large, extinct mammal that was related to and resembled mammoths and elephants, and differed chiefly in the form of its molar teeth, which were designed for browsing the leaves of bushes and trees, rather than grazing on grasses the way mammoths did
milkweed
any of a variety of plants that secrete a milky juice or latex; Will uses “milkweed plume” to characterize the sight of white throwaways dancing across town, because they resemble a burst of sap from a squeezed plant
moonstone
gem consisting of a semitransparent or translucent, opalescent, pearly-blue adularia, or feldspar; loosely, any milky stone or opal of varying color that gives off a fiery reflection in bright light. Note: The Moonstone is the title of a famous early detective novel published in 1868 by the British author Wilkie Collins, so it’s rather appropriate that a moonstone is invoked at the moment Mr. Halloway unmasks the true identity of “Jed.”
mountebanks
con men who sell quack medicines
multitudinous
consisting of a great multitude of individuals or particles; This word turns up famously in a line from Macbeth, Act II, scene ii, lines 57-60, after Macbeth has just murdered King Duncan and, looking at the blood on his hands, tells himself he will never be able to wash them -- that is to say, the sin of murder -- off himself: "Will all great Neptune’s ocean wash this blood / Clean from my hand? No; this my hand will rather / The multitudinous seas incarnadine, / Making the green one red."
newels
posts or railings on a stairway
palanquin
a conveyance that originated in eastern Asia, consisting of a an enclosed litter for one person carried on the shoulders of men by means of long poles
panoply
A magnificent and impressive array
paraffin
A waxy, crystalline, flammable substance distilled from wood, coal, petroleum, or shale oil that is a complex mixture of hydrocarbons and is used in coating and sealing, in candles, in compounding rubber, and in drugs and cosmetics.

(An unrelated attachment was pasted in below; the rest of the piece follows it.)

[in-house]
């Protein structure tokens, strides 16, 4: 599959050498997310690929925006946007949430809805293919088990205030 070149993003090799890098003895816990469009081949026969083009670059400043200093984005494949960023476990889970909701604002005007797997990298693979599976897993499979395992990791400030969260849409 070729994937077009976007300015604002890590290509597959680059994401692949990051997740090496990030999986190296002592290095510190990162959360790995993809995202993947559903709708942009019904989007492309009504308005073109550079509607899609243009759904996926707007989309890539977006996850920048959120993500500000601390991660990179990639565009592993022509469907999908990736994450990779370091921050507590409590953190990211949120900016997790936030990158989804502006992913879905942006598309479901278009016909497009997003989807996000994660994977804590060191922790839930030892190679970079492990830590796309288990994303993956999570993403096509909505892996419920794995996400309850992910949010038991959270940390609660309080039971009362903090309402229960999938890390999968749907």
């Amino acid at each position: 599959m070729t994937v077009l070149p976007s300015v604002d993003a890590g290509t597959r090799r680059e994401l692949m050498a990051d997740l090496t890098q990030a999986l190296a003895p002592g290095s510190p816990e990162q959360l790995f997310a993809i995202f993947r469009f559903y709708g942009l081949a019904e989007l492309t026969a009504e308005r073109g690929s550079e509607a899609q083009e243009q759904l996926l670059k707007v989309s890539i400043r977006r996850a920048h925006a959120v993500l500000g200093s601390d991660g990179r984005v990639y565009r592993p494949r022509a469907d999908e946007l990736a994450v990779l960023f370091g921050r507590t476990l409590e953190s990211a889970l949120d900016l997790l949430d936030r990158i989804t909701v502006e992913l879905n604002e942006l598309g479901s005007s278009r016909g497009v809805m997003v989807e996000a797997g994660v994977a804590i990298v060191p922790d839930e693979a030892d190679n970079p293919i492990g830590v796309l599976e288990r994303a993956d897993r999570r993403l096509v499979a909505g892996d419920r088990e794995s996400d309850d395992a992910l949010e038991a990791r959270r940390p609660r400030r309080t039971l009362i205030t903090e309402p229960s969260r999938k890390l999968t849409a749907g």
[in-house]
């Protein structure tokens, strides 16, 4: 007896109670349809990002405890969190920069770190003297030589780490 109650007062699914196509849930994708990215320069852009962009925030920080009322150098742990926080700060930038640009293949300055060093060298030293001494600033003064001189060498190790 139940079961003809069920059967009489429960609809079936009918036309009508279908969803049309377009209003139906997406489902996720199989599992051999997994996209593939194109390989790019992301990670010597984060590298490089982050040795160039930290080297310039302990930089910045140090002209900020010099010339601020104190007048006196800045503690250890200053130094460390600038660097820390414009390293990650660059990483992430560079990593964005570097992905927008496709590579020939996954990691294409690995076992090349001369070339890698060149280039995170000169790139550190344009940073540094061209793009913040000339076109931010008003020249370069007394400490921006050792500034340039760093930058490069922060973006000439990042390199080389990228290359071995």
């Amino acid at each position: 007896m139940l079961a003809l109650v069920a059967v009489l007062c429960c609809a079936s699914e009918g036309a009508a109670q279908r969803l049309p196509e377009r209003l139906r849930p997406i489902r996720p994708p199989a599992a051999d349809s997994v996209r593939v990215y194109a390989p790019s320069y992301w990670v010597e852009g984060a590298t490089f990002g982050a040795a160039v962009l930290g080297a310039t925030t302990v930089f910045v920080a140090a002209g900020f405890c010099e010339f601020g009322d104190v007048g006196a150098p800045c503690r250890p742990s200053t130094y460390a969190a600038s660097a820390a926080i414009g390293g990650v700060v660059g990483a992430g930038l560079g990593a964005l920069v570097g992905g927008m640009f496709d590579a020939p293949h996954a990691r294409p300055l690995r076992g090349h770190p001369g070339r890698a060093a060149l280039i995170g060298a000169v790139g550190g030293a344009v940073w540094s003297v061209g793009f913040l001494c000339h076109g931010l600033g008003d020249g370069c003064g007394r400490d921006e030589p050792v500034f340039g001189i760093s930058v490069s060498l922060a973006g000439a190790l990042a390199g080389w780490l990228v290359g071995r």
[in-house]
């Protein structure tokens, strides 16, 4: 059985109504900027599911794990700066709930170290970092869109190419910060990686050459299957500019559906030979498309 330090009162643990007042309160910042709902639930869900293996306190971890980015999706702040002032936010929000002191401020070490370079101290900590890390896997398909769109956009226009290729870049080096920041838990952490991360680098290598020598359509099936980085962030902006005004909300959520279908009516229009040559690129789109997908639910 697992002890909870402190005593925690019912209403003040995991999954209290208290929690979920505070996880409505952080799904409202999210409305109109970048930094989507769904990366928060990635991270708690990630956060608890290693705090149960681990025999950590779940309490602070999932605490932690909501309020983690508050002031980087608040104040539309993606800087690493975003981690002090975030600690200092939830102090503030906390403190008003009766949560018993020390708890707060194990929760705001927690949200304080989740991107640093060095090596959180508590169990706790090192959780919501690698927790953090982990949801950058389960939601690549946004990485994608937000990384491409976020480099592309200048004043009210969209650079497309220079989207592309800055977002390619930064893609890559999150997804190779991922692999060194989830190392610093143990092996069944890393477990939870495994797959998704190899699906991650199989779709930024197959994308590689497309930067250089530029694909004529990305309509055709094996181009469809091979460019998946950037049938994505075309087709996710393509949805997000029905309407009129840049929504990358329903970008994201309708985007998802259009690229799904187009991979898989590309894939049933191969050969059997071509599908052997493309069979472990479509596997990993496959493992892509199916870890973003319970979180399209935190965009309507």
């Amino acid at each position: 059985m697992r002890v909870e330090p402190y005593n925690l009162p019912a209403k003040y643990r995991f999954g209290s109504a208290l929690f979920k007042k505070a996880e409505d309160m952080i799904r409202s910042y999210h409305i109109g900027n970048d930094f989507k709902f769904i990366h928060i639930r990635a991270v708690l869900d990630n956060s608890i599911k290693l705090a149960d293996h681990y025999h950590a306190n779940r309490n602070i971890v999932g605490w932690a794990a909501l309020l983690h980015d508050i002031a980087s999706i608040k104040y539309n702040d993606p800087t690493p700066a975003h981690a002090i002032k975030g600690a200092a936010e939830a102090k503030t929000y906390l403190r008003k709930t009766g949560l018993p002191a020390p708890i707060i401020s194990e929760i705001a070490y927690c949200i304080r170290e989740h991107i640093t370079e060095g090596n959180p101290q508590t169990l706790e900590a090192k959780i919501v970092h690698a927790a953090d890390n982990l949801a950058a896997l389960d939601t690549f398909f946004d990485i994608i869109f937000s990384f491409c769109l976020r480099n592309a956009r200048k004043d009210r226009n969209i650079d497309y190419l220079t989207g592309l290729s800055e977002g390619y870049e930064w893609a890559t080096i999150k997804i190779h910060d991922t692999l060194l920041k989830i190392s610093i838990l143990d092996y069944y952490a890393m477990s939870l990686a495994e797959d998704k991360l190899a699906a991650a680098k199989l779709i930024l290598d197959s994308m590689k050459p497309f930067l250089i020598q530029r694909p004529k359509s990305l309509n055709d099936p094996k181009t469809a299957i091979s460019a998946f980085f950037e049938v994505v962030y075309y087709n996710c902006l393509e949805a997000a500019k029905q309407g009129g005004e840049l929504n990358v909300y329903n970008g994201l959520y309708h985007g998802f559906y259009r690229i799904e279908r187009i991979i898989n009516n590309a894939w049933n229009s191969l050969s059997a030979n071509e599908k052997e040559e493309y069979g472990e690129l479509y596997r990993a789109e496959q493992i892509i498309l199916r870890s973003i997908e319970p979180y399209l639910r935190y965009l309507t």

pavane
a stately couple dance at court that was introduced to southern Europe by England in the 16th century; also, the kind of slow music with duple rhythm that accompanied this sort of dance
phoenixes
mythical birds of great beauty supposed to live 500 years, burn themselves in a funeral pyre, then rise fresh from the ashes to begin another 500-year cycle (Note: in Fahrenheit 451, the command vehicle driven by Captain Beatty is called a Phoenix)
phosphorescent
luminous without accompanying heat
phrenologists
Practitioners of the now-discredited science of phrenology, popular in the 19th century, which involved studying the shape and irregularities of the skull in the belief that they indicated the person’s mental abilities.
plinth
the lowest stone block in a foundation base
polarities
positive or negative states of electrical charge (used loosely here to refer to people's personalities)
postoperative
Following a surgical operation, or having undergone surgery
proboscis
a long, flexible snout; or a human nose when especially prominent
promptitude
speed, promptness
pterodactyls
generic term for a variety of flying (more accurately, gliding) dinosaurs of the late Jurassic and Cretaceous periods, which have a rudimentary tale and reduced teeth. Note: named as inhabitants of Mr. Dark’s tattoo map in chapter 53, they serve as the unnamed metaphor for the carnival’s tent canvases flapping in the wind, like “a great prehistoric thunder-kite display of leprous wings,” at the end of chapter 50.